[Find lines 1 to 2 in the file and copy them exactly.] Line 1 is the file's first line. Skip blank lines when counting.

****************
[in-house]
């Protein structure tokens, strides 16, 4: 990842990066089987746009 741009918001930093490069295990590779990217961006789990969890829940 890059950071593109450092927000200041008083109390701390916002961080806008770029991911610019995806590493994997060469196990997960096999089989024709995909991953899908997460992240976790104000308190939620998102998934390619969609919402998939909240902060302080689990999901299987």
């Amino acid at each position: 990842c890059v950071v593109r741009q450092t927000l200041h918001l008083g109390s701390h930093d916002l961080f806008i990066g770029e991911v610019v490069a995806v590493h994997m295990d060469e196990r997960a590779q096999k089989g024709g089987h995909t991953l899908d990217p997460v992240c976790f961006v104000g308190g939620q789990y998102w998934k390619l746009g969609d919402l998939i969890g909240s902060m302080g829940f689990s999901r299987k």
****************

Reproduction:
[in-house]
């Protein structure tokens, strides 16, 4: 990842990066089987746009 741009918001930093490069295990590779990217961006789990969890829940 890059950071593109450092927000200041008083109390701390916002961080806008770029991911610019995806590493994997060469196990997960096999089989024709995909991953899908997460992240976790104000308190939620998102998934390619969609919402998939909240902060302080689990999901299987």